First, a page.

The president also conducted door-to-door campaigning in Malé and Hulhumalé earlier in the day. Addressing campaign teams in Malé on Tuesday night, he vowed to provide housing as pledged to residents of the congested capital. Construction is ongoing for 7,000 flats and land reclamation in the Giraavaru lagoon would be completed by mid-2023 for awarding 2,000 plots of land, he assured.
During the previous weekend, the president campaigned in the northern atolls of Noonu, Baa and his native Lhaviyani. At the main rally in Velidhoo, he sought to allay fears that the MDP would split after the divisive primary, urging supporters to avoid negative campaigning.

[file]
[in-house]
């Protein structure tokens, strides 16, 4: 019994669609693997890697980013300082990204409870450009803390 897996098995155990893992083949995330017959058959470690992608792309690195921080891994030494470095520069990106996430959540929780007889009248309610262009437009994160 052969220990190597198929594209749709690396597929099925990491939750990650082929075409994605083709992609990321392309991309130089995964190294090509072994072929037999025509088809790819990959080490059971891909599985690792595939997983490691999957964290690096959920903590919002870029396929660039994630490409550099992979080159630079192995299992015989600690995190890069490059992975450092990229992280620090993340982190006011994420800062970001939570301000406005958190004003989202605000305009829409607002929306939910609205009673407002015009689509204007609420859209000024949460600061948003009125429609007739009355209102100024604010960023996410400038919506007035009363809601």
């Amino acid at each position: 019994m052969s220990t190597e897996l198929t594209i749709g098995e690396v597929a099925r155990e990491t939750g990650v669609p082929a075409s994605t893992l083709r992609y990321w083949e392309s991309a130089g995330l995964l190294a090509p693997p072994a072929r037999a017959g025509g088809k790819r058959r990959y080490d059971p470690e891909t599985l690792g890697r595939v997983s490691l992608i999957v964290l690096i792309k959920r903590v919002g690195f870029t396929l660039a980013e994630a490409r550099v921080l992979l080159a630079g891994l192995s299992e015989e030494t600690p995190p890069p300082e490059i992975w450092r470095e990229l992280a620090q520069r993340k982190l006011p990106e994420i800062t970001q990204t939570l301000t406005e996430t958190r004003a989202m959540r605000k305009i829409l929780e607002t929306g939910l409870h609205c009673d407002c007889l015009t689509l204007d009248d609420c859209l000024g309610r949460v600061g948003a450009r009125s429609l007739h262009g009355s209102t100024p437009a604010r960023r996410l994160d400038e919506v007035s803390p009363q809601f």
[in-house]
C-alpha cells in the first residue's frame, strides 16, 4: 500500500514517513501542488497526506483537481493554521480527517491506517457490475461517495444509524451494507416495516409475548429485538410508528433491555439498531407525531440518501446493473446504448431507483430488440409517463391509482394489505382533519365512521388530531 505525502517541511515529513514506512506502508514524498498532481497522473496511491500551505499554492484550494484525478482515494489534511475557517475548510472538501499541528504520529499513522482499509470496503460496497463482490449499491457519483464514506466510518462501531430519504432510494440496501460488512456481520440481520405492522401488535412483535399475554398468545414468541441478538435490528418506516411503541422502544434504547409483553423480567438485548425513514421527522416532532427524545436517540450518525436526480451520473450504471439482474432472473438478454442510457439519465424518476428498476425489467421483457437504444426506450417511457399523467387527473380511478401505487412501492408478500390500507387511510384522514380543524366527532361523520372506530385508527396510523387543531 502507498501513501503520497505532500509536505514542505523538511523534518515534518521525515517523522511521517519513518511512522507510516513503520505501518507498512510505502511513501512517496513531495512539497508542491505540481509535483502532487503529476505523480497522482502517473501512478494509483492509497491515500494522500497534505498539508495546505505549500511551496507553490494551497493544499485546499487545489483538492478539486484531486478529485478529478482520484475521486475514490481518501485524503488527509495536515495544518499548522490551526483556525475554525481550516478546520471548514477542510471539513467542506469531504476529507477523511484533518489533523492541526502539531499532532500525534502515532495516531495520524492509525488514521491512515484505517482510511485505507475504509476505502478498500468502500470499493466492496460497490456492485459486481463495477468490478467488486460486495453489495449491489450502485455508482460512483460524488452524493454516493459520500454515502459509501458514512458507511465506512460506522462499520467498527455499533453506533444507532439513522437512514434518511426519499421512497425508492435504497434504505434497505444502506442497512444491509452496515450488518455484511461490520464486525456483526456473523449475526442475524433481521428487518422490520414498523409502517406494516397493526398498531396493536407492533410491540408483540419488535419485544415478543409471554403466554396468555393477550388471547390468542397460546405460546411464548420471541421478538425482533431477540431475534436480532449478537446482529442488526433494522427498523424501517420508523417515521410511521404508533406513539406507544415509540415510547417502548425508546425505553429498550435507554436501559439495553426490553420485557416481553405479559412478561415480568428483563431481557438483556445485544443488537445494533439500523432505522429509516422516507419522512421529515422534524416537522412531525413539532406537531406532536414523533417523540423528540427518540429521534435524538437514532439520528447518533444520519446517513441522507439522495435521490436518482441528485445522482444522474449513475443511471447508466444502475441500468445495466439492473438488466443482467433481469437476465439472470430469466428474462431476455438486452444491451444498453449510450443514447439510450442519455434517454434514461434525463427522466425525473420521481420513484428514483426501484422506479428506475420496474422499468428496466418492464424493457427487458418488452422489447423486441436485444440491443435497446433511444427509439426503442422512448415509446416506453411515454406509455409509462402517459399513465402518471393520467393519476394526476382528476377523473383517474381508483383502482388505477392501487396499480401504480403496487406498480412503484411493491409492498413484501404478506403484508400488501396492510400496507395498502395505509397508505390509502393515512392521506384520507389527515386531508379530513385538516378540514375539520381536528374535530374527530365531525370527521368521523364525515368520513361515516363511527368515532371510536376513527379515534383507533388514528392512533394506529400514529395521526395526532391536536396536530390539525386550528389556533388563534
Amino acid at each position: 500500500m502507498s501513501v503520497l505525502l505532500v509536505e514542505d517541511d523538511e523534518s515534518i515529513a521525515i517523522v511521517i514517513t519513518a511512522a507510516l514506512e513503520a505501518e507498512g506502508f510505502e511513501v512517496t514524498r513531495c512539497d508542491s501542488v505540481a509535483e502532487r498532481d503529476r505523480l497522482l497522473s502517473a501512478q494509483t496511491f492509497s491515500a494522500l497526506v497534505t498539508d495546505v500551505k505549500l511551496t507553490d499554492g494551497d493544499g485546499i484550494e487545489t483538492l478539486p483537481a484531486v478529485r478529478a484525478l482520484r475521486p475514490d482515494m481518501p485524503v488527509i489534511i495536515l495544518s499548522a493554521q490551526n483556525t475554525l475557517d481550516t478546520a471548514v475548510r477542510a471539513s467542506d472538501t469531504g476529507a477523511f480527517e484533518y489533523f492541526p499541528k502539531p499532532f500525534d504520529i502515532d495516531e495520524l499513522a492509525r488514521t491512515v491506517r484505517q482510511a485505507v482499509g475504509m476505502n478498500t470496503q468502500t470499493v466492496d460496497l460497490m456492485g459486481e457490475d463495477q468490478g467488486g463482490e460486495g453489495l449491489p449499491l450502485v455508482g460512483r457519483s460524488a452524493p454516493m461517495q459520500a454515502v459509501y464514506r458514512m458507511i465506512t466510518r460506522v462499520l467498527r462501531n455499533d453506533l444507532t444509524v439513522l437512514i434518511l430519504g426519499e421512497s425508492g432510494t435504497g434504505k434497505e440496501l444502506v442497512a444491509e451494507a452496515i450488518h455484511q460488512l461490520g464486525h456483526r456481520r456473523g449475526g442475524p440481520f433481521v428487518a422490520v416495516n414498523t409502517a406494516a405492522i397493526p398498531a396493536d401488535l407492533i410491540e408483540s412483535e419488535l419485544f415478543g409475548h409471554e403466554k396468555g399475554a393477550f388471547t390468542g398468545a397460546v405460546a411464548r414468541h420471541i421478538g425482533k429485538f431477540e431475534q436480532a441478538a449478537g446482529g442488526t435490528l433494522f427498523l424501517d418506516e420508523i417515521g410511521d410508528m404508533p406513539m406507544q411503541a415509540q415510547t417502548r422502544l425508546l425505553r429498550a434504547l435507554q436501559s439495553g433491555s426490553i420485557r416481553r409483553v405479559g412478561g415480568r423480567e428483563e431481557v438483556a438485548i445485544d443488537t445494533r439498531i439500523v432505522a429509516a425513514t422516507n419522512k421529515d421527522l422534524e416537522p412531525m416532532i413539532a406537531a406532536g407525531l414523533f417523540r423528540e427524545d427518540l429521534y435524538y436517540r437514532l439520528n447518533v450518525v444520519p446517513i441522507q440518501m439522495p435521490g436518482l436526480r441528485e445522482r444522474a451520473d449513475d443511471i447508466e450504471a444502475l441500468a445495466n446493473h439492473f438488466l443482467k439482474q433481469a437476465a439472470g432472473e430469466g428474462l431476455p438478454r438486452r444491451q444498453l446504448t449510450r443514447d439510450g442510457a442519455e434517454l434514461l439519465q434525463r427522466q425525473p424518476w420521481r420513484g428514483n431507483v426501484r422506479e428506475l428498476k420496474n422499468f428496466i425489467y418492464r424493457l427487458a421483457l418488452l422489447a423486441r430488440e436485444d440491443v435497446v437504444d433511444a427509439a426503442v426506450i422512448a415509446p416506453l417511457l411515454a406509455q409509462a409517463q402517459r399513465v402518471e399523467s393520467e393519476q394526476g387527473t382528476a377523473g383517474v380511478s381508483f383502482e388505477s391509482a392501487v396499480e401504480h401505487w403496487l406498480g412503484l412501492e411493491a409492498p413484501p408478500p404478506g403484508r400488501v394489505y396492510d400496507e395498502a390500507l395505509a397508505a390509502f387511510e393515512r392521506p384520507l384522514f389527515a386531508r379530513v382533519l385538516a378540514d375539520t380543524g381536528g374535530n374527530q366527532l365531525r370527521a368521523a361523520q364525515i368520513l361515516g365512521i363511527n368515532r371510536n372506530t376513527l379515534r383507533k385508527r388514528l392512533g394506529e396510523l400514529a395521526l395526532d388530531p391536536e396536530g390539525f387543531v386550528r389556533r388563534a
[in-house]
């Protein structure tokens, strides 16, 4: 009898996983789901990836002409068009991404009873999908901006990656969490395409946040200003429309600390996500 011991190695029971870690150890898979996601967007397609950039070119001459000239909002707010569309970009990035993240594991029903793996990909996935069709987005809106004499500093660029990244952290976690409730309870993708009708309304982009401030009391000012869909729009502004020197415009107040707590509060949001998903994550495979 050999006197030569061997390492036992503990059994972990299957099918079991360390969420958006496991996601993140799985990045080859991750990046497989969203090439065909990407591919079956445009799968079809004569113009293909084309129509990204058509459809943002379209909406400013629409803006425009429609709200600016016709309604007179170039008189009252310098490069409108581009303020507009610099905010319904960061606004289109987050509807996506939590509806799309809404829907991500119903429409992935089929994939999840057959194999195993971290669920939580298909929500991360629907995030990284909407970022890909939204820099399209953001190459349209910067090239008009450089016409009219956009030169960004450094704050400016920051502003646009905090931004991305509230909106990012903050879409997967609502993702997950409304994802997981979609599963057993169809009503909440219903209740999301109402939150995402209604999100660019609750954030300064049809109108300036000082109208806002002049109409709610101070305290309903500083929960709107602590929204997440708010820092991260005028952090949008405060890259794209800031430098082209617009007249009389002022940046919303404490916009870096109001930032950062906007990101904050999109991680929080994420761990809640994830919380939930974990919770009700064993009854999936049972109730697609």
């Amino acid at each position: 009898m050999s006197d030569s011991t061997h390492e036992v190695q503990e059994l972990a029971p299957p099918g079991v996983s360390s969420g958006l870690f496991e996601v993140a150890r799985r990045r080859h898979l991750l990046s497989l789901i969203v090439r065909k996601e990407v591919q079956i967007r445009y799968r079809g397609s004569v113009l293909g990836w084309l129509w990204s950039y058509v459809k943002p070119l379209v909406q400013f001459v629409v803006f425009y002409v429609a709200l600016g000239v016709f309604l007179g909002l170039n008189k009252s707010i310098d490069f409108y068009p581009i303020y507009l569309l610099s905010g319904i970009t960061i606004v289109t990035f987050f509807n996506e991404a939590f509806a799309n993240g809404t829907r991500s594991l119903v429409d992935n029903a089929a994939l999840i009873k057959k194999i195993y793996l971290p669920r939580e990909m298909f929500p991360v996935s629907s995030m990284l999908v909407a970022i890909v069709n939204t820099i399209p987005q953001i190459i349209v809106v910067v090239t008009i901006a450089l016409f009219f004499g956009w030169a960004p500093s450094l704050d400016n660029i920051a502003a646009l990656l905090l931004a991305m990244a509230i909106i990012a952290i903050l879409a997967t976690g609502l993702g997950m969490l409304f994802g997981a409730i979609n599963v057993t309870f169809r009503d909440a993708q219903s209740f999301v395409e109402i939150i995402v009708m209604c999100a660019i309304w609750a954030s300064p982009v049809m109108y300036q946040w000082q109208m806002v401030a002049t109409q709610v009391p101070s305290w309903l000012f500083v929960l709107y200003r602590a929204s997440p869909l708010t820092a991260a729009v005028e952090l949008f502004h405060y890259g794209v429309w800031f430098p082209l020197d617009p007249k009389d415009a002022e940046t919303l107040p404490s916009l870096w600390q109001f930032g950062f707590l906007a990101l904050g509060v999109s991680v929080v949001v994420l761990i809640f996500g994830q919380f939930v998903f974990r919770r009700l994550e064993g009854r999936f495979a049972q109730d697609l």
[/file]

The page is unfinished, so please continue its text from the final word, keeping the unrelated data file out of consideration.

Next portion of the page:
At a campaign rally in Dharavandhoo on Monday, Solih reiterated his “electability argument” as the only president to have maintained a ruling coalition. The MDP cannot secure 50% without the backing of smaller parties, he warned, referring to coalition victories in all three multi-party elections since 2008. Nasheed narrowly lost re-election in 2013 because the MDP could not find a coalition partner who could deliver the 2% of votes needed to win the second round run-off, the president observed.
At a press conference on Sunday, Nasheed, who favours the parliamentary system, argued that it is unfair to allocate a disproportionately high number of cabinet seats and political appointments to small coalition parties that are unable to win parliamentary seats. The MDP won a three-quarters majority of parliament by standing alone in 2019, he stressed.